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I'm trying to say something to the effect of:

"While practitioners before the war were in an environment of ____, practitioners after the war were in an environment of accountability."

Meaning the previous era's practitioners weren't holding themselves to the results of their contributions.

Anyway, something other than "unaccountability" would be appreciated, of course.

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Why not unaccountability? Dictionaries do list it - see onelook.com/?w=unaccountability&ls=a –  Unreason Oct 3 '11 at 14:23

3 Answers 3

up vote 2 down vote accepted

Meaning the previous era's practitioners weren't holding themselves to the results of their contributions.

(emphasis mine)

Interesting word choice there. It makes me unsure what you mean.

If I don’t hold myself responsible for the consequences of my actions, I am irresponsible or undisciplined, possibly reckless. (These words imply a value judgment, though, so you wouldn’t use them in an academic or professional context without weighing them pretty carefully. But then, accountability is a loaded word too.)

If nobody else is holding me responsible, the environment is unregulated, ungoverned, unstructured, unmanaged, or lax; there is a Wild West atmosphere or perhaps lawlessness, indifference, or amorality; or to lapse completely into jargon, there is no social mechanism to keep me in line.

Social forces comes in a lot of shapes. Maybe it would be best to scrap that sentence and describe the change in question more precisely.

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You could say they were in a laissez faire environment. Or carefree, blamelessness.

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+1 for laissez faire –  Wudang Oct 3 '11 at 11:40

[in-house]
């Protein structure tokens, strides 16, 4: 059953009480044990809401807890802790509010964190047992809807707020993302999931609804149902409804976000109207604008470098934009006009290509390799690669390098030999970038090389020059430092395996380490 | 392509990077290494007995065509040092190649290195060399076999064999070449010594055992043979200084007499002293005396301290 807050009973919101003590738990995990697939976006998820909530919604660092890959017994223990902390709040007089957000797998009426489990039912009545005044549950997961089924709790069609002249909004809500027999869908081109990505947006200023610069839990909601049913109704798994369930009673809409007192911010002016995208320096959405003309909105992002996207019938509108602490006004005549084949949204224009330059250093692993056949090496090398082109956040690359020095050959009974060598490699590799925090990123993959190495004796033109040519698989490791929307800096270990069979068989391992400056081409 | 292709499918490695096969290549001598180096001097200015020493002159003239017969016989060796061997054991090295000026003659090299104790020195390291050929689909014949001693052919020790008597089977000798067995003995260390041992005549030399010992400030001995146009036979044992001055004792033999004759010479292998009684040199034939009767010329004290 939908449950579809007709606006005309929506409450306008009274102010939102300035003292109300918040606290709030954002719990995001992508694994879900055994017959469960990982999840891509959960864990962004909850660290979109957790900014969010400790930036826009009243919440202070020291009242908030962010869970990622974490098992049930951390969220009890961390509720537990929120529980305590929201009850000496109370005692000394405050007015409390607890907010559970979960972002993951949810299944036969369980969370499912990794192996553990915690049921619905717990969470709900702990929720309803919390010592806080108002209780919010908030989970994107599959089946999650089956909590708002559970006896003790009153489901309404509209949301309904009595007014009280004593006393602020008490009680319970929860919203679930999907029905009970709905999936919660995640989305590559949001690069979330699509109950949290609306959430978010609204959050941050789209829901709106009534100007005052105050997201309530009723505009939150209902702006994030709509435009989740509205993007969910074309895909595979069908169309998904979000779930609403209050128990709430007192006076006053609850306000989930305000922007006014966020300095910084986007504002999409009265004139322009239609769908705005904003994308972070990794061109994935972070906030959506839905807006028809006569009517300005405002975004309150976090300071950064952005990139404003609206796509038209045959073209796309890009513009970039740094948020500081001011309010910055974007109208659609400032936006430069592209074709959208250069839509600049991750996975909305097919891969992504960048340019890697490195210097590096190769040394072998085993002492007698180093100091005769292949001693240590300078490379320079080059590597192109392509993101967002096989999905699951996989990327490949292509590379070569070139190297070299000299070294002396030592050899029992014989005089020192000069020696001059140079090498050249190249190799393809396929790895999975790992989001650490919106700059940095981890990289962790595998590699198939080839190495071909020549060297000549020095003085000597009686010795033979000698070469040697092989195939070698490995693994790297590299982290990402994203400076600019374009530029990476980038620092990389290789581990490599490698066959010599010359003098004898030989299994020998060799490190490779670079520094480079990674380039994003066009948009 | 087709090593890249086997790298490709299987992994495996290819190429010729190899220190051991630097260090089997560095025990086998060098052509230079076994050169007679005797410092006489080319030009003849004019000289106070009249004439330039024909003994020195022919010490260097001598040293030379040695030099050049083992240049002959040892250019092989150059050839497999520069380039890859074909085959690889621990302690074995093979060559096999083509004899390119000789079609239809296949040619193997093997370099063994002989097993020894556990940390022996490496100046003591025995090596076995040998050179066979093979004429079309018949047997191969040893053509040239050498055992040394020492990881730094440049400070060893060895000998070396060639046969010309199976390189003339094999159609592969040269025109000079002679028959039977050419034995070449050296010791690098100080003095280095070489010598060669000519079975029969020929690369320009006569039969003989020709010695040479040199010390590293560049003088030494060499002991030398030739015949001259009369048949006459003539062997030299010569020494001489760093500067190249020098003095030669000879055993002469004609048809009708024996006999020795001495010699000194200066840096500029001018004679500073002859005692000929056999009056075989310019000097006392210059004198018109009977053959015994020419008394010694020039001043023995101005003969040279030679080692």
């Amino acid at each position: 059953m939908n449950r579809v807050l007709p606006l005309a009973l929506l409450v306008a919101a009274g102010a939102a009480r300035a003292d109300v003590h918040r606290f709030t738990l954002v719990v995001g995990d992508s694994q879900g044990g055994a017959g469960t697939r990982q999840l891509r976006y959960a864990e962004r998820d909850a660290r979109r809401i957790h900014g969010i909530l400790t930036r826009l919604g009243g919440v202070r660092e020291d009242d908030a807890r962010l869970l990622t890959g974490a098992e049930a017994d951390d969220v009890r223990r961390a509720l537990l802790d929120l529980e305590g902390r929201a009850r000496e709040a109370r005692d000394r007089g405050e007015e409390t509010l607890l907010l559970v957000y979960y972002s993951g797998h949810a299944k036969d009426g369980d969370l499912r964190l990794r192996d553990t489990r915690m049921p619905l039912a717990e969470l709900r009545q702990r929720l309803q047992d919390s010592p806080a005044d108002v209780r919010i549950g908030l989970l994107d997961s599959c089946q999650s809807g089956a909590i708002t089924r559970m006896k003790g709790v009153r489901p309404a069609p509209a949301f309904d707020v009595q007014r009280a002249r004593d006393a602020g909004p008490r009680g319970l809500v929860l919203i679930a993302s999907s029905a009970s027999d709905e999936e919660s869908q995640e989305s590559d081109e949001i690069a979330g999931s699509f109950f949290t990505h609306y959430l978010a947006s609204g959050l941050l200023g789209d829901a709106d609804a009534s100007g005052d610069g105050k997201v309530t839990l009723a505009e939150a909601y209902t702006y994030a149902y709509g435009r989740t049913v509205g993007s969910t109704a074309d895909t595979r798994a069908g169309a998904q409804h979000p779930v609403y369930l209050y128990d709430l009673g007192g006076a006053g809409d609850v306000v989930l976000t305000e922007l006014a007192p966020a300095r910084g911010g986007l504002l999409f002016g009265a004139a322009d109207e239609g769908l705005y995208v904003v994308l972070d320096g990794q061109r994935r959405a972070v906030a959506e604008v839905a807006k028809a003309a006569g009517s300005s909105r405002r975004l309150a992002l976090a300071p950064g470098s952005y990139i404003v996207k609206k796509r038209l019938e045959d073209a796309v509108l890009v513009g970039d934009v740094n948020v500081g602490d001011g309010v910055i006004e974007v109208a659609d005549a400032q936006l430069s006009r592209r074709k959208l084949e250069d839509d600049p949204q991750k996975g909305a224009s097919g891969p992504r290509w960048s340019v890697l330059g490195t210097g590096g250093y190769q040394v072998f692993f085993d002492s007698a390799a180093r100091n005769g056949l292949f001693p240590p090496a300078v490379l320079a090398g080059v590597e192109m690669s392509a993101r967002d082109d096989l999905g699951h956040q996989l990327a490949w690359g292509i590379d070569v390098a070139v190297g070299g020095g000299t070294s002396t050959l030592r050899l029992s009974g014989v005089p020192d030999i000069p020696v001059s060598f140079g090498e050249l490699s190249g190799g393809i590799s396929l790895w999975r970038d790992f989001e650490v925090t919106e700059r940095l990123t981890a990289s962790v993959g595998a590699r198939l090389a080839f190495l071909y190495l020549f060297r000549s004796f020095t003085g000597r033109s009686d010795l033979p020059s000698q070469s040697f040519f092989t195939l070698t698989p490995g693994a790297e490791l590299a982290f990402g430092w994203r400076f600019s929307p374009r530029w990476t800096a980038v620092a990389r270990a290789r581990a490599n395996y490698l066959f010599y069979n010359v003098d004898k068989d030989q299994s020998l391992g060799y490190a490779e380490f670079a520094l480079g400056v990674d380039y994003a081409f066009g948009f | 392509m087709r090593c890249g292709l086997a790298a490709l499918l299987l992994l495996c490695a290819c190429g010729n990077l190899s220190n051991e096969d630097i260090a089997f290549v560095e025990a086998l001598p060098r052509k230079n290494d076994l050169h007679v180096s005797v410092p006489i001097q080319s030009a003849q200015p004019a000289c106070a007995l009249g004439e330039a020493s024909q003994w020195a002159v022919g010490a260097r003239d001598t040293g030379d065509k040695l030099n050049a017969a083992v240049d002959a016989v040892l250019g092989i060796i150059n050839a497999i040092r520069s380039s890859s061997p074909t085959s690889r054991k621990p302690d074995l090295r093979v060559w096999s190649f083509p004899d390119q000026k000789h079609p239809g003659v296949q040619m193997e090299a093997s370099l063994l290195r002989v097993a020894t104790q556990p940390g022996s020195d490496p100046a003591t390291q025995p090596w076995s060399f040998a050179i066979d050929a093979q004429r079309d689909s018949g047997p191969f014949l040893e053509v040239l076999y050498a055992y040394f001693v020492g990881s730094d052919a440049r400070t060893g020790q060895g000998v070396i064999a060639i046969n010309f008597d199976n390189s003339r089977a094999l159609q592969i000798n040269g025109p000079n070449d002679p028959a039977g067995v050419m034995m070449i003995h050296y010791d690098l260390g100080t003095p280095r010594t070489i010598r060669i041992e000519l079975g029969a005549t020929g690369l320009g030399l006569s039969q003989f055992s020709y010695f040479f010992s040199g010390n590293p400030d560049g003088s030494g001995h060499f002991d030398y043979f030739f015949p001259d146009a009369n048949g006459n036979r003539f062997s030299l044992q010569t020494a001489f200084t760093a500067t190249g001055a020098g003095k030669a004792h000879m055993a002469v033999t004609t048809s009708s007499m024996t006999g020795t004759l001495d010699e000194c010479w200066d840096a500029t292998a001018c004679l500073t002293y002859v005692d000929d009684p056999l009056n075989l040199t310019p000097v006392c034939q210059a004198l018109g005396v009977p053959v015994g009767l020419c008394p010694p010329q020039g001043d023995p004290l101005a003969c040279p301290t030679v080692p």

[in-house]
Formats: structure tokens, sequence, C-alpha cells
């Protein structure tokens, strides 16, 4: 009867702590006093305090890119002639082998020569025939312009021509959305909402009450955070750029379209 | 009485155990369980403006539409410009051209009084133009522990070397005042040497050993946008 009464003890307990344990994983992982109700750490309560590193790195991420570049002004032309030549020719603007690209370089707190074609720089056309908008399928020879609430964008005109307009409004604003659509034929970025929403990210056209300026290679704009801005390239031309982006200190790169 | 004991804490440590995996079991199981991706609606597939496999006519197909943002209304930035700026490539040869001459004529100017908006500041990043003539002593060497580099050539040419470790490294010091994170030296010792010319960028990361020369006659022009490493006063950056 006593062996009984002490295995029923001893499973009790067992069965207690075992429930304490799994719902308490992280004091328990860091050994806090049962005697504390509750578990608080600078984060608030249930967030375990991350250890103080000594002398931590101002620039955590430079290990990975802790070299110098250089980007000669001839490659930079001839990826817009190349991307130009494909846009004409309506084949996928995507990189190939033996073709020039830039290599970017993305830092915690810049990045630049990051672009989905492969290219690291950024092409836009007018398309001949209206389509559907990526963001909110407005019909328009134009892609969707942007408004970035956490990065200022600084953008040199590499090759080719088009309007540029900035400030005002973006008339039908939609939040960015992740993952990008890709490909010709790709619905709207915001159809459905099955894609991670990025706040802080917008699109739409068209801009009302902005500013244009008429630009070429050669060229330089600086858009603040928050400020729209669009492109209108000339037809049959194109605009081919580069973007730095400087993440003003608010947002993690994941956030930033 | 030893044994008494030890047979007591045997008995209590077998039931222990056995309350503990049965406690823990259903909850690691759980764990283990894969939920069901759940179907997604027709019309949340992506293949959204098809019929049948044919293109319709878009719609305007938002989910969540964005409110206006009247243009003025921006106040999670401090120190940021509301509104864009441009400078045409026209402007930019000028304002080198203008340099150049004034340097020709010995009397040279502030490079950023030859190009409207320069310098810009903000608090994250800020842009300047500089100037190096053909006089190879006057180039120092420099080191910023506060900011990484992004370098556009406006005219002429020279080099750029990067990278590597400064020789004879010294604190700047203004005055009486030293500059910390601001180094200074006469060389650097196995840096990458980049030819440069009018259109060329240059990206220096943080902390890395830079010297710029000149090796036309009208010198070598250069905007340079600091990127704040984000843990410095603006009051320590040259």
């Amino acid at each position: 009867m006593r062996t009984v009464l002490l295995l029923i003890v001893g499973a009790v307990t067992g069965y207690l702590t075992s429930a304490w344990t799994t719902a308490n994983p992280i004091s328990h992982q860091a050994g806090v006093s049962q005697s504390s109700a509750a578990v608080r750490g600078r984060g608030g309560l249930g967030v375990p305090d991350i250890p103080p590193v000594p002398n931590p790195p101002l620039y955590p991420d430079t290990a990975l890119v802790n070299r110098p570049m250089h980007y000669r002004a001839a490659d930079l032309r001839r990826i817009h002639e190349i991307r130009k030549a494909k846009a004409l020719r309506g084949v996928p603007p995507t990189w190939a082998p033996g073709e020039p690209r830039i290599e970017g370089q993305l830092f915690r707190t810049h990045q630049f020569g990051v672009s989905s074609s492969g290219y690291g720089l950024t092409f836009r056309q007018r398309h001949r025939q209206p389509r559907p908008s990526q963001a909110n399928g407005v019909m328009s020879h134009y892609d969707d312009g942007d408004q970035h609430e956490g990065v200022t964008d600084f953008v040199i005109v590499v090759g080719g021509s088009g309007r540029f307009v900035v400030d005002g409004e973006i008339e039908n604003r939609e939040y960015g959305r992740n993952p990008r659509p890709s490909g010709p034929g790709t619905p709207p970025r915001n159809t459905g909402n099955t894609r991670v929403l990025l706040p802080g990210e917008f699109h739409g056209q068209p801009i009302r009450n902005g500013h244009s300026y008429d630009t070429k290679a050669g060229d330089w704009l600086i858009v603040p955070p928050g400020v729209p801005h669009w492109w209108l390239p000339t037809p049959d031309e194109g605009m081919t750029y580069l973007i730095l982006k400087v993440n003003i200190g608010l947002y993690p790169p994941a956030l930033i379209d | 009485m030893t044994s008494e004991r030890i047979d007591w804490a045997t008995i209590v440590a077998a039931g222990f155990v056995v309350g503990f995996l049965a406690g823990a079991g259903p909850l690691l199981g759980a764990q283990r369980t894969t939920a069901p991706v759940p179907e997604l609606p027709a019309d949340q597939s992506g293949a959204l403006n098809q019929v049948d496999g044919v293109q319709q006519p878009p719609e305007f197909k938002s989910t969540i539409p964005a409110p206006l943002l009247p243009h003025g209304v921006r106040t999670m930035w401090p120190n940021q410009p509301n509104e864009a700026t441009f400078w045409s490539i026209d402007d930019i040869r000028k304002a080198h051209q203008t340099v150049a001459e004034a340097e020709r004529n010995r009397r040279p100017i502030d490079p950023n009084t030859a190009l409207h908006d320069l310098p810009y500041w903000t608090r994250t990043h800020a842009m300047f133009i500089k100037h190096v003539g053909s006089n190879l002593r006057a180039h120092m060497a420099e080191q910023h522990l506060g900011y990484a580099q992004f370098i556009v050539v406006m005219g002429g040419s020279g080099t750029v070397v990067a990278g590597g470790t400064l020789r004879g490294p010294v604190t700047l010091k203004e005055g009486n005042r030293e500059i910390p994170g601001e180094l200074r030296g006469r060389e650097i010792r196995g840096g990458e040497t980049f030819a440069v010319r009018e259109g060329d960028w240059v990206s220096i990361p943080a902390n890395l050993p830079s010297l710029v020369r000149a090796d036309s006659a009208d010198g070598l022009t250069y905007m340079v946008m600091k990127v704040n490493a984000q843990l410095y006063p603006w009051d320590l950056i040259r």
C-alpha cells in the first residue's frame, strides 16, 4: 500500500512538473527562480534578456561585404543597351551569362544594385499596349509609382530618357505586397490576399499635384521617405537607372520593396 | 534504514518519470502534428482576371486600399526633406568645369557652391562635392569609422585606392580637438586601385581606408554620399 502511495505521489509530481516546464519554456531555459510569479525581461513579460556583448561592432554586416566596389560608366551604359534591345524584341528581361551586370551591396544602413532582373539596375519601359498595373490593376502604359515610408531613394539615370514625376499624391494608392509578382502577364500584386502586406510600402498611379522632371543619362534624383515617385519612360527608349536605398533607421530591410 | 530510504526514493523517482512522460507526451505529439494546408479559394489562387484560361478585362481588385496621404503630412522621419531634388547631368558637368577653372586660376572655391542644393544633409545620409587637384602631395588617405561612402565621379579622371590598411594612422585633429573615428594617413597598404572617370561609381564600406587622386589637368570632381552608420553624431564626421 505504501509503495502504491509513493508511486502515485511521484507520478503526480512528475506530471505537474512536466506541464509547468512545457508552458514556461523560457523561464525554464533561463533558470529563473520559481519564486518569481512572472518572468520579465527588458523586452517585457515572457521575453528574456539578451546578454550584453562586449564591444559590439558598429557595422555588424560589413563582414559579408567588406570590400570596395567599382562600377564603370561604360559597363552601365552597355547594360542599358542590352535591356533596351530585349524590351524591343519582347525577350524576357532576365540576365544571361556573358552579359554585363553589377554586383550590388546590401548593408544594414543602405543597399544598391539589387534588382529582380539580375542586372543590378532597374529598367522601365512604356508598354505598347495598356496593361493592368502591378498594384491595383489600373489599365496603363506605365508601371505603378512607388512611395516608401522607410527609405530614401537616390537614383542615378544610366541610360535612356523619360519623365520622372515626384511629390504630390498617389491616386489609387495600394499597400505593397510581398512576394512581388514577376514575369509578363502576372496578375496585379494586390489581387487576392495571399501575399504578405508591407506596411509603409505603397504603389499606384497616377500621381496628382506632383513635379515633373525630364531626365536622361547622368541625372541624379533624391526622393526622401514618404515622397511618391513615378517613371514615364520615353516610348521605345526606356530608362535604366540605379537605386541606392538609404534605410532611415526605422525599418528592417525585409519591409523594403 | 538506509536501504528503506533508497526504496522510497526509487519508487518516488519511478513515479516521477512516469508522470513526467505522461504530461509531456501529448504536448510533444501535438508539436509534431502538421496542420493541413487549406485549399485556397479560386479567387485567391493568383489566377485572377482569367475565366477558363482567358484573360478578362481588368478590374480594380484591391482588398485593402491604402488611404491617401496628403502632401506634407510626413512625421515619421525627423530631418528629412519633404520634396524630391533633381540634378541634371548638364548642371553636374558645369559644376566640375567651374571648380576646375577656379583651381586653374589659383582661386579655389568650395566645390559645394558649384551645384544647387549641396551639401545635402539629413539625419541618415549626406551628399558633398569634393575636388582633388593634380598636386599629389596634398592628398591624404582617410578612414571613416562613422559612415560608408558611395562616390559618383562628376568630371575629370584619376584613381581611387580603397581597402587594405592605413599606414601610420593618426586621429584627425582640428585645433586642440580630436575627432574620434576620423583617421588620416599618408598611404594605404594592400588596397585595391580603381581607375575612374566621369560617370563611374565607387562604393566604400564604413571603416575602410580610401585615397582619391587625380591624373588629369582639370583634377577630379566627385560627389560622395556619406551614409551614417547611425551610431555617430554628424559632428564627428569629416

I disagree w/ the connotations that laissez faire would bring. It's typically in relation to government restricting (or not restricting) private enterprise, not self-regulation. If you used that word, I (as the reader) would assume that the gov't would have put regulations in place after the war... Also, as one other note, (from wikipedia): "The phrase laissez-faire is French and literally means "let do", but it broadly implies "let it be", or "leave it alone.""... All of these imply a subject of "You [let it be]", not "We [let it be]" –  Rikon Oct 3 '11 at 13:01
I guess laissez faire could be right, depending on what the practitioners were practicing, but yeah, without more information it seems like a bit of a shot in the dark. –  Jason Orendorff Oct 3 '11 at 18:00

I'd go with consequence-free or repercussionless. (Sticklers will say the last isn't a proper word, but I wouldn't hesitate to use it, personally.)

If you want to maintain the sentence structure, 'an environment free of consequences/repercussions' would do.

Another alternative would be using the phrase carte blanche.

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Alternatively, you could restructure the sentence to say something along the lines of "The antebellum environment of unaccountability came to an end, with practitioners being held newly responsible for their actions." –  onomatomaniak Oct 3 '11 at 10:19

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